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By Asser Ntinda

I fully agree with Ombudsman, John Walter, when he called on Namibians this week to reopen the debate about legalizing abortion in the country, following increased cases of girls and young women dumping newborn babies in plastic bags, leaving them to die gruesome deaths in valleys, dustbins and toilets.

Only a few lucky ones survive when unsuspecting passersby are awakened by crying voices in the bush and alerting the Police that something is fishy in this bush or that valley. And sure enough, upon searching, you see police officers emerging with fetus or crying babies with bruised faces wrapped in clothes and left to die and rot in bushes.

Walter was at pain to point out that abortion, baby dumping and infanticide were grave but common cases and Namibians should come up with measures to address these cases before they get out of hand. Abortion, whether we like it or not is a social problem we must learn to live with, despite our religious and social sensitivities we may hold dear to our faiths.

“Is legalizing abortion such a holy cow that we should not debate it and engage all stakeholders in constructive dialogue,?” he asked. “All I am suggesting is a way to find a solution to the problem.” I strongly believe that this question should be the starting point for Namibians to engage and interrogate themselves on this crucial issue and frame the solutions in such a manner that real issues are not blurred by sentimental sensitivities and religious overtones, which in many cases are religiously unrealistic.

People in South Africa have access to legal abortion across the country and it is very rare to read stories about babies being dumped in plastic bags in valleys and riverbeds there because there are specialized clinics that by law can perform abortion in safer conditions. In fact, by not legalizing abortion, we are forcing poor girls and women to conduct unsafe and risky abortions in their backyards and in toilets. The result is baby dumping, an ugly issue which has littered Police crime reports for many years.

I take off my hat for Dr Libertine Amathila, then Minister of Health and Social Services, who in the late 1990s, pursued Namibia’s first Draft Abortion and Sterilization Bill, which was to legalize abortion “on demand” up to 12 weeks in the country. Two main reasons were behind her pushing for the Bill to go through. One was to curb baby dumping, which was a common phenomenon then. The second was to sway people away from carrying out dangerous backyard abortions using the most unorthodox methods ever imagined by humanity.

The overriding objective, Dr Amadhila said then, was for us to arrive at an understanding that when a girl said she was not ready for a baby, she meant no. No amount of religious activism would change her “no.” She would do anything to ensure that the baby did not see the light of the day, even if it meant that she, too, would lose her life in the process. Most of them do so ready to die anyway.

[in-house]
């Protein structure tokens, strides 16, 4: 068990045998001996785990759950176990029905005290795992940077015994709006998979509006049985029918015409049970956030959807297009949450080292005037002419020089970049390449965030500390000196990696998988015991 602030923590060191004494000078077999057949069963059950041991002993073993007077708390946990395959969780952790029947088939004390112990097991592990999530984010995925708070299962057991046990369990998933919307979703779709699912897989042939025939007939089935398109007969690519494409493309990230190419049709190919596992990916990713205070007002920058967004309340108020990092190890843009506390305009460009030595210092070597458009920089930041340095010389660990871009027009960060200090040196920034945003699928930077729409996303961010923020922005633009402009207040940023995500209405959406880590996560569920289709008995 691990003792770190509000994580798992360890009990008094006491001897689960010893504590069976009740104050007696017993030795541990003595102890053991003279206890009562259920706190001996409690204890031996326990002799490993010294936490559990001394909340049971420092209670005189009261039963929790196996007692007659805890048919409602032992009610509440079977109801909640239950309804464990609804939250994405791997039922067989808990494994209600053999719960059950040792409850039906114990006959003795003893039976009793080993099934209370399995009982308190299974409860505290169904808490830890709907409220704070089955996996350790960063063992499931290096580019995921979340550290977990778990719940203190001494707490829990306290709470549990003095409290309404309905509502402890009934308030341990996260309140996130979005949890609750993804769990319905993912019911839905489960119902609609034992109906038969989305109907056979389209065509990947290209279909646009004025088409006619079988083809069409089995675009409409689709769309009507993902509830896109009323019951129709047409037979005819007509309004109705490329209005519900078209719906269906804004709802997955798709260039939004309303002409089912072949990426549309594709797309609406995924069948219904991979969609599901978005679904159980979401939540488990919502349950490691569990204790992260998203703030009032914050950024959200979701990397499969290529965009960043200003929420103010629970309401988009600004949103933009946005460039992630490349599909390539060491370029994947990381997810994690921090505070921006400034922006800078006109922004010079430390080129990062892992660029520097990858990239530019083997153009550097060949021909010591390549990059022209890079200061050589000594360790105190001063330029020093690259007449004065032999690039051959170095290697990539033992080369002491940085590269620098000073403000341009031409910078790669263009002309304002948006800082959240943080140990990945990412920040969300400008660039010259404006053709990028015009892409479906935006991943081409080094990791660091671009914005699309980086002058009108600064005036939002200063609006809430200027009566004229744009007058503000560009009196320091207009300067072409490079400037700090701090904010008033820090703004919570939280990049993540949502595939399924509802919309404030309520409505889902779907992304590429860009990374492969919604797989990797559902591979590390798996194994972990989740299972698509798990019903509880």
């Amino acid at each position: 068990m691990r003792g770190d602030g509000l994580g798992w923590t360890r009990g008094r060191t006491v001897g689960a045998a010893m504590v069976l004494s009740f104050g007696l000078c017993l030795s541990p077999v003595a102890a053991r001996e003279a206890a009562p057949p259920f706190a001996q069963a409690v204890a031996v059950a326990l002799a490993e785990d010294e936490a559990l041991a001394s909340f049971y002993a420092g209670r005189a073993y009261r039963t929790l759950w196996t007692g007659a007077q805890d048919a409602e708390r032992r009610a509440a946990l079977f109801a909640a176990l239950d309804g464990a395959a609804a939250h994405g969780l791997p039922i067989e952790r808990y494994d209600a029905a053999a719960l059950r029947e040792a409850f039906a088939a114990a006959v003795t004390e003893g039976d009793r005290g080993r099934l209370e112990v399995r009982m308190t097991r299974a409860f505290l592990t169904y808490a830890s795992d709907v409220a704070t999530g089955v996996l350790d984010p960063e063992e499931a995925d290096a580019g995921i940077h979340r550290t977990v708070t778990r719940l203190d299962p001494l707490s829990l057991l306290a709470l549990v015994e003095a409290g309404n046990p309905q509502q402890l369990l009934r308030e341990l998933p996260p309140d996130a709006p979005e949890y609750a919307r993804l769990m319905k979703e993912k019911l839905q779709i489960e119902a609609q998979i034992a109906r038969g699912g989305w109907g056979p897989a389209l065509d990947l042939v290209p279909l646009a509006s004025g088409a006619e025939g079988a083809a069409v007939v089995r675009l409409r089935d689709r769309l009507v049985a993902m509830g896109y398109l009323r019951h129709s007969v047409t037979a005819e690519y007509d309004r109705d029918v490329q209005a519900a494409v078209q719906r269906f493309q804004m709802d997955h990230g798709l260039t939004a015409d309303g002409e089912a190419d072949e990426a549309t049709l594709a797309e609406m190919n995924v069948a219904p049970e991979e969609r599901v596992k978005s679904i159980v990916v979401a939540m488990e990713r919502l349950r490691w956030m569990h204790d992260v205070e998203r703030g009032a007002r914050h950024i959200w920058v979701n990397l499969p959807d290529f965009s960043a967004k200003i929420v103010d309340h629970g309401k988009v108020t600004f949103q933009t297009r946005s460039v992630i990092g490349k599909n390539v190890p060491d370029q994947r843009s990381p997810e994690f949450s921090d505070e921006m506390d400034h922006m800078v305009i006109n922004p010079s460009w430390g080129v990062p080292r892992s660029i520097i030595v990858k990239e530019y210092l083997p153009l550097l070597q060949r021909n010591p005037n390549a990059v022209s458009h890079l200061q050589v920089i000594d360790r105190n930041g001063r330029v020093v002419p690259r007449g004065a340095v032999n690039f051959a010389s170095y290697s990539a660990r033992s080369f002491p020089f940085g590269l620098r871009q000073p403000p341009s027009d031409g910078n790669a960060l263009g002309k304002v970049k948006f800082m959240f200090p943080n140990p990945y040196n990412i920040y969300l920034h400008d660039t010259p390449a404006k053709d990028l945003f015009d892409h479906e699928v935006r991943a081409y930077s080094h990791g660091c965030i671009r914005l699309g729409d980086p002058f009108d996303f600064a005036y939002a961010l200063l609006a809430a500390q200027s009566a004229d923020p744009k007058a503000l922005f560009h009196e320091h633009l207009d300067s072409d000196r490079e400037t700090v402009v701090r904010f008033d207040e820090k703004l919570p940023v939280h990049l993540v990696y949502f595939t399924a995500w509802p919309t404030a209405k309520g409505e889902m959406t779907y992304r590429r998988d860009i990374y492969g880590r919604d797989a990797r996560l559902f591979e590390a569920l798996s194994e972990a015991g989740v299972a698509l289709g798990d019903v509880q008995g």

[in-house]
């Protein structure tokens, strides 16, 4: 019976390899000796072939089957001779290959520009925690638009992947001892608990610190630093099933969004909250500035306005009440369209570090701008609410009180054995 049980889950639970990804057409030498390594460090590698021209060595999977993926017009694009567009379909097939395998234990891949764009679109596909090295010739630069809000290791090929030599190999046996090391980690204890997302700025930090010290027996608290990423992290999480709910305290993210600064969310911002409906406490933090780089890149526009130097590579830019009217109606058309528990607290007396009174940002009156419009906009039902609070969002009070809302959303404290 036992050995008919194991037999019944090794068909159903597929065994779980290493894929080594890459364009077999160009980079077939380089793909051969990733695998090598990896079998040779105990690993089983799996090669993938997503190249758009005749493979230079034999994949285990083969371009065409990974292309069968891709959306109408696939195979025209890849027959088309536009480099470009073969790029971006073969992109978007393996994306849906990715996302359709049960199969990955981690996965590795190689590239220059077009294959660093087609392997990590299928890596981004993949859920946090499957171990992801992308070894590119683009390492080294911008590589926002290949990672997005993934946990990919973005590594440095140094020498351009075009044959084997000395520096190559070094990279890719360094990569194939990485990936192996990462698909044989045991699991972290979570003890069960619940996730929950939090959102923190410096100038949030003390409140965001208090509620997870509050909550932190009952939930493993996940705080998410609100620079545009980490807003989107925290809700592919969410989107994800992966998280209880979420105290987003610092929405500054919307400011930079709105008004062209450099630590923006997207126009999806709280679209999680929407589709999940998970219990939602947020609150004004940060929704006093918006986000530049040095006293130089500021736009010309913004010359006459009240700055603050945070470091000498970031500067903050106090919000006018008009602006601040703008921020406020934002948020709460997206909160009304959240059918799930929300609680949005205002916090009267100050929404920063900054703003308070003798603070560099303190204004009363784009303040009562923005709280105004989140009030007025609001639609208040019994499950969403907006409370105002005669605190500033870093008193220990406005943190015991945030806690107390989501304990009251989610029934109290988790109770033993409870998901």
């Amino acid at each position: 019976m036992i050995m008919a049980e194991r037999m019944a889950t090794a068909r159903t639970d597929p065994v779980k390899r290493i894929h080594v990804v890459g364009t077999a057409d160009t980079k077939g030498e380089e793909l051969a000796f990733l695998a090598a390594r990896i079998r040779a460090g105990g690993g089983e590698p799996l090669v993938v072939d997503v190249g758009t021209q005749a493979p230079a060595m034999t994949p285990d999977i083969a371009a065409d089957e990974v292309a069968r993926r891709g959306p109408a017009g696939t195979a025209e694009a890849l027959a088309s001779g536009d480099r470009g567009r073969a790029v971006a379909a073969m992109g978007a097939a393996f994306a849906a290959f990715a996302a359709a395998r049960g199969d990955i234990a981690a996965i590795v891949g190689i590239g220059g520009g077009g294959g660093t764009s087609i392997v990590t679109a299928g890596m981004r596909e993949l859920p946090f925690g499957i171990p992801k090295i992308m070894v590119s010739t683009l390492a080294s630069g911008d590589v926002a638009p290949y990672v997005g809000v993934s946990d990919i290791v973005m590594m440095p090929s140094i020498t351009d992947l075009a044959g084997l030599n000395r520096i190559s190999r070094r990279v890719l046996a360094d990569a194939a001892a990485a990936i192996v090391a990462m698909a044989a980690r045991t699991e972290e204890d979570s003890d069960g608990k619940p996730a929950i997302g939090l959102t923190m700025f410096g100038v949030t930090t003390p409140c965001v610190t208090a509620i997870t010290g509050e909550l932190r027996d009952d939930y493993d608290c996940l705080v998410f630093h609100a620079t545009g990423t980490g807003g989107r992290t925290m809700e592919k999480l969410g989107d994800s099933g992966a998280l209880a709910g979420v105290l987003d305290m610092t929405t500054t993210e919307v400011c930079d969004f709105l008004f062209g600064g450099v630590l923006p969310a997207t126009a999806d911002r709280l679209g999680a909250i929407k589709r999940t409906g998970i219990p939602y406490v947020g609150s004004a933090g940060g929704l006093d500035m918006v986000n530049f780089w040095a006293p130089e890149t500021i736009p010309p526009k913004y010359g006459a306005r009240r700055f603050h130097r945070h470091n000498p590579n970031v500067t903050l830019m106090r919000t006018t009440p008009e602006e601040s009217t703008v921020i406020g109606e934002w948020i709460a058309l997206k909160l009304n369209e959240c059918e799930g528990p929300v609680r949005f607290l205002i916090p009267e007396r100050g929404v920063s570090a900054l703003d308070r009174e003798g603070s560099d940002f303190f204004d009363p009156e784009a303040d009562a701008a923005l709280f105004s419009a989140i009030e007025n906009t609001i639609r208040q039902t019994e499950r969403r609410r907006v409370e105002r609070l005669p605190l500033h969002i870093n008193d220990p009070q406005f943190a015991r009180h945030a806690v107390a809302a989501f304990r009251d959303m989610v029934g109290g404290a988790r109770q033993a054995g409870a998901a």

The Draft Bill was first released for public input in June 1996. It was later followed by a full-scale research programme on abortion, which was commissioned by the government. The research was sanctioned by Dr Amathila. As a doctor by profession, her concern was about women conducting backyard illegal abortions when society could actually help them do it safely and legally. The research gathered data and statistics on the occurrence of back street abortions and the availability of contraceptives to both rural and urban women. Sister Namibia welcomed the Bill, saying that it was long overdue.

Dianne Hubbard wrote a piece on abortion on October 30, 1997, arguing that laws restricting access to abortion do not discourage women from having abortion. They simply drive it underground and into backstreet, with tragic consequences for women’s health and wellbeing.

No sooner had the Bill been made public, the Churches were on it, calling on the government to stop tabling the Bill altogether because “fetus” too “have a right to life.” Various marches were organized around the country, inciting people against the Bill. The Council of Churches in Namibia on numerous occasions called on the Government to drop the Abortion Bill. This prompted one woman in Windhoek in 1998 to tell the Churches: “Do not replace my rights with religion, nor with that of a fetus.” The anti abortion bill calls came at a time when South Africa was successfully legalizing abortion.